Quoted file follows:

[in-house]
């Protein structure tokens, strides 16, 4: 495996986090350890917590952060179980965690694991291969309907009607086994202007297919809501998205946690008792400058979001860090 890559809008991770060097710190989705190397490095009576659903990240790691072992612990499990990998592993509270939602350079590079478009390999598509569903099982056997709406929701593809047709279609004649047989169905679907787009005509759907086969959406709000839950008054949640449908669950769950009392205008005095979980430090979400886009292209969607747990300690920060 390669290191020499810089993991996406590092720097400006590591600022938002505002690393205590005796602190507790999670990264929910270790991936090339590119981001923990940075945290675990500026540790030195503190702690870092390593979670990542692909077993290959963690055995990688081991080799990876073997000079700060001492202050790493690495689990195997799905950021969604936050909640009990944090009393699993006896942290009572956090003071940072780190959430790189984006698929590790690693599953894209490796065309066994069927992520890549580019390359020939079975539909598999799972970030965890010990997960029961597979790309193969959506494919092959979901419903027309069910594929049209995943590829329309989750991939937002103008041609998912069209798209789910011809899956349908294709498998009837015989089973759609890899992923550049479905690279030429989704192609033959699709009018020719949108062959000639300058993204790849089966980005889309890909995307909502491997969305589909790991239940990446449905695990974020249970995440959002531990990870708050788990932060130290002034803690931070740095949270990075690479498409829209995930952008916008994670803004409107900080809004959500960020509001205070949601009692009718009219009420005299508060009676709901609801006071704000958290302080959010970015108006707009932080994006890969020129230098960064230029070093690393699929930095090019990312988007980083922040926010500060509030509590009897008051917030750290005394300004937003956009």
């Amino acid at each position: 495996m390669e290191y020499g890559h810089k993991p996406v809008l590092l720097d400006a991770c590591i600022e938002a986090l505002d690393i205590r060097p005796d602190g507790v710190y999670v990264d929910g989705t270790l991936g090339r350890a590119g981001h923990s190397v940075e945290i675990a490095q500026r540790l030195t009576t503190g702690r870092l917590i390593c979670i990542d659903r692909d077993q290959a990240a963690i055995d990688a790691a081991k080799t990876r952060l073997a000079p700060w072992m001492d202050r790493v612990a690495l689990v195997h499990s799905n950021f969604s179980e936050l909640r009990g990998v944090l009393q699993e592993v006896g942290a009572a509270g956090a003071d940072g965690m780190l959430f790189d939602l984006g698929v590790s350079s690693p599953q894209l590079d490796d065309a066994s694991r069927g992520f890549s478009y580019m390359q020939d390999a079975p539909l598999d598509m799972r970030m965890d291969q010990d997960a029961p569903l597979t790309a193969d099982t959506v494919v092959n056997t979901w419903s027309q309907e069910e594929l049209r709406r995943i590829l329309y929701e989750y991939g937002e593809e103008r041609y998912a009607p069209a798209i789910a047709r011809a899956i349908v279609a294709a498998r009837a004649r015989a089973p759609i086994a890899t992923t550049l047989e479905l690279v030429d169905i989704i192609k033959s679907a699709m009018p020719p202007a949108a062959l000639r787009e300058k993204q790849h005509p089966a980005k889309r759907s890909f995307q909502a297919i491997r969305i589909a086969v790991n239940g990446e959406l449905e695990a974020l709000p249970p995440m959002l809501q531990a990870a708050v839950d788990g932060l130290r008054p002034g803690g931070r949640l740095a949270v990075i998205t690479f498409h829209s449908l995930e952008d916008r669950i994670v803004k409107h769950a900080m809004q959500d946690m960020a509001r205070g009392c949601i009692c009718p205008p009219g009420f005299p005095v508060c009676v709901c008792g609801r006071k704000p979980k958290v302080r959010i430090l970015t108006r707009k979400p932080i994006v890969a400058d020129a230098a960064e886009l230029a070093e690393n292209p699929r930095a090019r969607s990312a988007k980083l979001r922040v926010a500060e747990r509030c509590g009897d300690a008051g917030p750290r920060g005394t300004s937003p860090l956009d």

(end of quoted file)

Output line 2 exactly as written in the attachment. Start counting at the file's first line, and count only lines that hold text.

């Protein structure tokens, strides 16, 4: 495996986090350890917590952060179980965690694991291969309907009607086994202007297919809501998205946690008792400058979001860090 890559809008991770060097710190989705190397490095009576659903990240790691072992612990499990990998592993509270939602350079590079478009390999598509569903099982056997709406929701593809047709279609004649047989169905679907787009005509759907086969959406709000839950008054949640449908669950769950009392205008005095979980430090979400886009292209969607747990300690920060 390669290191020499810089993991996406590092720097400006590591600022938002505002690393205590005796602190507790999670990264929910270790991936090339590119981001923990940075945290675990500026540790030195503190702690870092390593979670990542692909077993290959963690055995990688081991080799990876073997000079700060001492202050790493690495689990195997799905950021969604936050909640009990944090009393699993006896942290009572956090003071940072780190959430790189984006698929590790690693599953894209490796065309066994069927992520890549580019390359020939079975539909598999799972970030965890010990997960029961597979790309193969959506494919092959979901419903027309069910594929049209995943590829329309989750991939937002103008041609998912069209798209789910011809899956349908294709498998009837015989089973759609890899992923550049479905690279030429989704192609033959699709009018020719949108062959000639300058993204790849089966980005889309890909995307909502491997969305589909790991239940990446449905695990974020249970995440959002531990990870708050788990932060130290002034803690931070740095949270990075690479498409829209995930952008916008994670803004409107900080809004959500960020509001205070949601009692009718009219009420005299508060009676709901609801006071704000958290302080959010970015108006707009932080994006890969020129230098960064230029070093690393699929930095090019990312988007980083922040926010500060509030509590009897008051917030750290005394300004937003956009």